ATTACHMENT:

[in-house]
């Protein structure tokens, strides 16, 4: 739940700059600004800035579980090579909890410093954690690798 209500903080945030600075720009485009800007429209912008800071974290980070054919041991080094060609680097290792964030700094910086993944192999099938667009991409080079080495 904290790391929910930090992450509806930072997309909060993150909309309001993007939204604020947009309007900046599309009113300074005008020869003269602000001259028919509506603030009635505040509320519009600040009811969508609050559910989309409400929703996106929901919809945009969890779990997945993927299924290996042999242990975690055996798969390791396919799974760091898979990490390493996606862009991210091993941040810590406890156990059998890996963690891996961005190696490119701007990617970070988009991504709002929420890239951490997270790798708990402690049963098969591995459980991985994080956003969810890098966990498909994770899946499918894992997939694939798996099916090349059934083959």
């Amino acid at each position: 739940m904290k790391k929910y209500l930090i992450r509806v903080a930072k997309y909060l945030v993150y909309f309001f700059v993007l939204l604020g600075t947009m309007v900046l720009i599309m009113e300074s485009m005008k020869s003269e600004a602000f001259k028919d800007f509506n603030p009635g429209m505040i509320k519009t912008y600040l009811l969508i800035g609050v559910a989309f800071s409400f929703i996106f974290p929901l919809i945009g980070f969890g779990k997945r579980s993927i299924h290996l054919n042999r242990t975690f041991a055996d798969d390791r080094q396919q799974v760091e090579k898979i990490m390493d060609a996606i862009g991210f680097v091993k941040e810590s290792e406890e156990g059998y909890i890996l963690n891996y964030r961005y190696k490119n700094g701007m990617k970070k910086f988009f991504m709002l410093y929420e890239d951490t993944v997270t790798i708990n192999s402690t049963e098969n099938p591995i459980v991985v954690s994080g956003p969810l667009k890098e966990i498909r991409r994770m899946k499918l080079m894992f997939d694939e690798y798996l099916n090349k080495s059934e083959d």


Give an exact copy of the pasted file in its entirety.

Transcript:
[in-house]
């Protein structure tokens, strides 16, 4: 739940700059600004800035579980090579909890410093954690690798 209500903080945030600075720009485009800007429209912008800071974290980070054919041991080094060609680097290792964030700094910086993944192999099938667009991409080079080495 904290790391929910930090992450509806930072997309909060993150909309309001993007939204604020947009309007900046599309009113300074005008020869003269602000001259028919509506603030009635505040509320519009600040009811969508609050559910989309409400929703996106929901919809945009969890779990997945993927299924290996042999242990975690055996798969390791396919799974760091898979990490390493996606862009991210091993941040810590406890156990059998890996963690891996961005190696490119701007990617970070988009991504709002929420890239951490997270790798708990402690049963098969591995459980991985994080956003969810890098966990498909994770899946499918894992997939694939798996099916090349059934083959």
């Amino acid at each position: 739940m904290k790391k929910y209500l930090i992450r509806v903080a930072k997309y909060l945030v993150y909309f309001f700059v993007l939204l604020g600075t947009m309007v900046l720009i599309m009113e300074s485009m005008k020869s003269e600004a602000f001259k028919d800007f509506n603030p009635g429209m505040i509320k519009t912008y600040l009811l969508i800035g609050v559910a989309f800071s409400f929703i996106f974290p929901l919809i945009g980070f969890g779990k997945r579980s993927i299924h290996l054919n042999r242990t975690f041991a055996d798969d390791r080094q396919q799974v760091e090579k898979i990490m390493d060609a996606i862009g991210f680097v091993k941040e810590s290792e406890e156990g059998y909890i890996l963690n891996y964030r961005y190696k490119n700094g701007m990617k970070k910086f988009f991504m709002l410093y929420e890239d951490t993944v997270t790798i708990n192999s402690t049963e098969n099938p591995i459980v991985v954690s994080g956003p969810l667009k890098e966990i498909r991409r994770m899946k499918l080079m894992f997939d694939e690798y798996l099916n090349k080495s059934e083959d």